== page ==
Emma Donoghue Akin

€12.30

Code 9781529019988
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Description

Akin is a tender tale of love, loss and family, from Emma Donoghue, the international bestselling author of Room.

A retired New York professor's life is thrown into chaos when he takes his great-nephew to the French Riviera, in hopes of uncovering his own mother's wartime secrets. Noah is only days away from his first trip back to Nice since he was a child when a social worker calls looking for a temporary home for Michael, his eleven-year-old great-nephew. Though he has never met the boy, he gets talked into taking him along to France.

This odd couple, suffering from jet lag and culture shock, argue about everything from steak hache to screen time, and the trip is looking like a disaster. But as Michael's ease with tech and sharp eye help Noah unearth troubling details about their family's past, both of them come to grasp the risks that people in all eras have run for their loved ones, and find they are more akin than they knew.

Written with all the tenderness and psychological intensity that made Room a huge bestseller, Akin is a funny, heart-wrenching tale of an old man and a boy who unpick their painful story and start to write a new one together.

About the Author

Emma Donoghue was born in Dublin in 1969. She is an Irish emigrant twice over: she spent eight years in Cambridge doing a PhD in eighteenth-century literature before moving to London, Ontario, where she lives with her partner and their two children. She also migrates between genres, writing literary history, biography, stage and radio plays as well as fairy tales and short stories.

She is best known for her novels, which range from the historical (Frog Music, Slammerkin, Life Mask, Landing, The Sealed Letter and The Wonder) to the contemporary (Stir-Fry, Hood, Landing). Her international bestseller Room was a New York Times Best Book of 2010 and was a finalist for the Man Booker, Commonwealth, and Orange Prizes.

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An important, touching novel that stays with you long after you're done reading it * Independent *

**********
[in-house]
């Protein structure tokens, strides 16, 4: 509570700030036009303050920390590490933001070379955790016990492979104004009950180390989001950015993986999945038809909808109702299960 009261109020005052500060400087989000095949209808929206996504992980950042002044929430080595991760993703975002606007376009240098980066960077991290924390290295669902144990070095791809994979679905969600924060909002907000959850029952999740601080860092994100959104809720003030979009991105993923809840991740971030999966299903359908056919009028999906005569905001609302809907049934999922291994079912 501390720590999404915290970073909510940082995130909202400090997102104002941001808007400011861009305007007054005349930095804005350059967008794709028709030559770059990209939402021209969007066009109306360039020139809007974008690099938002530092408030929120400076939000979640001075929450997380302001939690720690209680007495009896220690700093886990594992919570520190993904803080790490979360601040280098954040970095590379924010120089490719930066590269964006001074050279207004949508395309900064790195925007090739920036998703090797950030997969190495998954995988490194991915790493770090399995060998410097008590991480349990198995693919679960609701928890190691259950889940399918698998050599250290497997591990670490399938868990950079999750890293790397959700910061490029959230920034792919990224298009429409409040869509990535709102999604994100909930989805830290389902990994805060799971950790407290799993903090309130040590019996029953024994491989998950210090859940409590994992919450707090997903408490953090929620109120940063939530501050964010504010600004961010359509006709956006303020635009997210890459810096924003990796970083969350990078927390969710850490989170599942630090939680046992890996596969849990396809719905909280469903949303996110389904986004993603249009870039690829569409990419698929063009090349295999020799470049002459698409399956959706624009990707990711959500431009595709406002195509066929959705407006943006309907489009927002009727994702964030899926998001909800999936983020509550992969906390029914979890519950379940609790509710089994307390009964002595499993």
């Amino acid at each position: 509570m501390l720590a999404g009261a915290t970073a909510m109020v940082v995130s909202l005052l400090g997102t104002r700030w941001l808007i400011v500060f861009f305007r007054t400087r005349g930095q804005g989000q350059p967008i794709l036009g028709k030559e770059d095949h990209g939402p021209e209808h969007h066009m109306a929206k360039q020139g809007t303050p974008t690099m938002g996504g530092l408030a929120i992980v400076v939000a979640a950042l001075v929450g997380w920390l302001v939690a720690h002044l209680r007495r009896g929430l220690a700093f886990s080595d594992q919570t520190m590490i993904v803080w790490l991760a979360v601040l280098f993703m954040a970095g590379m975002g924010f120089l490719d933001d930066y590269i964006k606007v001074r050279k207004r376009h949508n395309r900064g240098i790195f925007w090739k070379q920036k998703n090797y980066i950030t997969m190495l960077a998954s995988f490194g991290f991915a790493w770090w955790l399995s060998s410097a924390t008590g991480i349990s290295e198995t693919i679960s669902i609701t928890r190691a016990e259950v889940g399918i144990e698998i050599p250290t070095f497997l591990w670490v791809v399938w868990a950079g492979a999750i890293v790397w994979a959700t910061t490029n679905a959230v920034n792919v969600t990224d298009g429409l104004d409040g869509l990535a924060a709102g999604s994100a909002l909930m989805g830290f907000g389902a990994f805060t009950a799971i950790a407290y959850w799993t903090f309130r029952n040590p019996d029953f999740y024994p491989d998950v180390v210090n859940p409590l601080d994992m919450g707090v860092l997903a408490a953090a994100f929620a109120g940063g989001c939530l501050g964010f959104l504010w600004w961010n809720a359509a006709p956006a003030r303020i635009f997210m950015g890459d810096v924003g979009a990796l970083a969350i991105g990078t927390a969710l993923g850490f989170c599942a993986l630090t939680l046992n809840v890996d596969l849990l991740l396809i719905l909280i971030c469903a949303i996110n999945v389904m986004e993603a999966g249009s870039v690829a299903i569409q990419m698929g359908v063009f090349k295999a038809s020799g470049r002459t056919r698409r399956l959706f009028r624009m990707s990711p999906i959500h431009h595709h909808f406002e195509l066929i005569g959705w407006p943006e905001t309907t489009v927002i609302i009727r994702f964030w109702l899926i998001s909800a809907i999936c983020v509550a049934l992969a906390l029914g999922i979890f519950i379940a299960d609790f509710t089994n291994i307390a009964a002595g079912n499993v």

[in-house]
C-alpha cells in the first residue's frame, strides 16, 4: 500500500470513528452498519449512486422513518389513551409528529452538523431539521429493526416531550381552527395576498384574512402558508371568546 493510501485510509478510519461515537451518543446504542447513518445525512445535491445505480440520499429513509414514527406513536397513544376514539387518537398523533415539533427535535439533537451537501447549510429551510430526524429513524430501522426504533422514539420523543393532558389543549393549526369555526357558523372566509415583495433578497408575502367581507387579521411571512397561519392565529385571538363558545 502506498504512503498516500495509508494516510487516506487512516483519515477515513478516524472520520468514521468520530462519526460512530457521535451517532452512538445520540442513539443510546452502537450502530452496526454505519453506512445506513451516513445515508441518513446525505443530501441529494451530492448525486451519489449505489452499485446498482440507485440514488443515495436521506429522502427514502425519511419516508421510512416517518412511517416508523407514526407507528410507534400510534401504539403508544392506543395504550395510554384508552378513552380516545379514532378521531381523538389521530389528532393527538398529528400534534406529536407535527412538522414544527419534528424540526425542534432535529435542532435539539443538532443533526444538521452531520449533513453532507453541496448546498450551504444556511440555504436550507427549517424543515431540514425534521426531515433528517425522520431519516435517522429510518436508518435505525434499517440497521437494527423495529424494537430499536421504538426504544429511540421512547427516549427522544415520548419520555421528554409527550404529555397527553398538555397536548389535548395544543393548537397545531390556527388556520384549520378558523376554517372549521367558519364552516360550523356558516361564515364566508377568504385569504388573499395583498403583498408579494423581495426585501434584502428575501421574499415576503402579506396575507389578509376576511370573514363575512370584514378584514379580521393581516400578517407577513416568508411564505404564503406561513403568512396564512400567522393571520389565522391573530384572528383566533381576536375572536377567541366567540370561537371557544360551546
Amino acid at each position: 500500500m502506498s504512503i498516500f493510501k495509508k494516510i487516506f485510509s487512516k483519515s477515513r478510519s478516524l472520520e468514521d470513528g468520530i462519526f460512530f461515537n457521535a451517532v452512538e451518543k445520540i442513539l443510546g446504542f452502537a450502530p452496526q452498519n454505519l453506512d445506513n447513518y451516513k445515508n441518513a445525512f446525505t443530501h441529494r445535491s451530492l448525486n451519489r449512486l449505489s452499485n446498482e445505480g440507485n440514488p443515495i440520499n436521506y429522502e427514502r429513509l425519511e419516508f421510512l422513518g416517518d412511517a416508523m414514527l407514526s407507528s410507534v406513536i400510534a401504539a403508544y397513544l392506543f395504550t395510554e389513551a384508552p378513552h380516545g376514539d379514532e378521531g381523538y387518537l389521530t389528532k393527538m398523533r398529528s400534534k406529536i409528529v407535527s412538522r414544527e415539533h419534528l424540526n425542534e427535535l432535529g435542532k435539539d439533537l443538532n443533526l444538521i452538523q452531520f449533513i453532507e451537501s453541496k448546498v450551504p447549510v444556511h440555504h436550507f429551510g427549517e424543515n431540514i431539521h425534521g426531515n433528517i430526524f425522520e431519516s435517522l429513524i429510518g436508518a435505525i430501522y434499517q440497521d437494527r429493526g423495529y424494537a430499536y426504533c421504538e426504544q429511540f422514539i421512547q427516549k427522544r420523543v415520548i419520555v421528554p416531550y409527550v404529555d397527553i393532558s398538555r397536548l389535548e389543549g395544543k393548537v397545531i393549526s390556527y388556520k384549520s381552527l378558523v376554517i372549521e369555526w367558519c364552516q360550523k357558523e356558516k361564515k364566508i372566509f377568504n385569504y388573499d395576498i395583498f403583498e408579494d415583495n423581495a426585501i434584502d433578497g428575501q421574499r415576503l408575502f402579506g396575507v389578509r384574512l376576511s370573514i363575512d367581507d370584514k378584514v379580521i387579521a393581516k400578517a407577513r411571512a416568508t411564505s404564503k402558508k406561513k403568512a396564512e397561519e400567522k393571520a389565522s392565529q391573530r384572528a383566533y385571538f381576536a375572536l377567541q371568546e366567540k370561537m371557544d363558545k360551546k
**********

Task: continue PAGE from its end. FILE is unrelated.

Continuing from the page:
Highly emotional but never sentimental * Vogue *
If Room forced home truths on us, about parenthood, responsibility and love, Akin deals with similar subject matter more subtly, but in the end just as compellingly . . . This is a quietly moving novel that shows us how little we know one another, but how little, perhaps, we need to know in order to care * Guardian *
Akin offers a subtle, entertaining portrait of the relationship - and friction - between age and youth * The Economist *
Poignant and hopeful, the bestselling novelist of Room has delivered another exquisite portrayal of an adult and child making their way in the world * Woman & Home *
A highly enjoyable novel * Daily Mail *
Absorbing. I loved the growing relationship between the two * Prima *
Sweet, tender and defiantly unsentimental, this is a sad, funny look at how flawed, fragile people develop a sense of belonging * Psychologies *
A delicate and moving reminder of the way in which our human stories are made from practical choices - often in life as well as in literature * Harper's Bazaar *
Heartwarming and humourous * Radio Times *
We are never too old, Donoghue reminds us, to emerge from our childish dusks. What begins as a larky story of unlikely male bonding turns into an off-center but far richer novel about the unheralded, imperfect heroism of two women - Michael's incarcerated mother and Noah's long deceased one - and the way we preserve the past and prepare for the future * New York Times *
Soul stirring * O Magazine *
Captivating . . . There is a lyrical, mesmerizing quality to the storytelling . . . It is the complex and soulful characters Donoghue creates that are most memorable in this novel * Times Literary Supplement *
Akin spans continents and centuries, stretching the bonds that link children, parents and grandparents to breaking point * Times *
Like Room, which featured a boy and his mother held captive, Akin shows Donoghue's interest in the mind of a child, in this case that of Michael, an 11-year-old from a tough part of Brooklyn * Sunday Times *
Touching * The Mail on Sunday *
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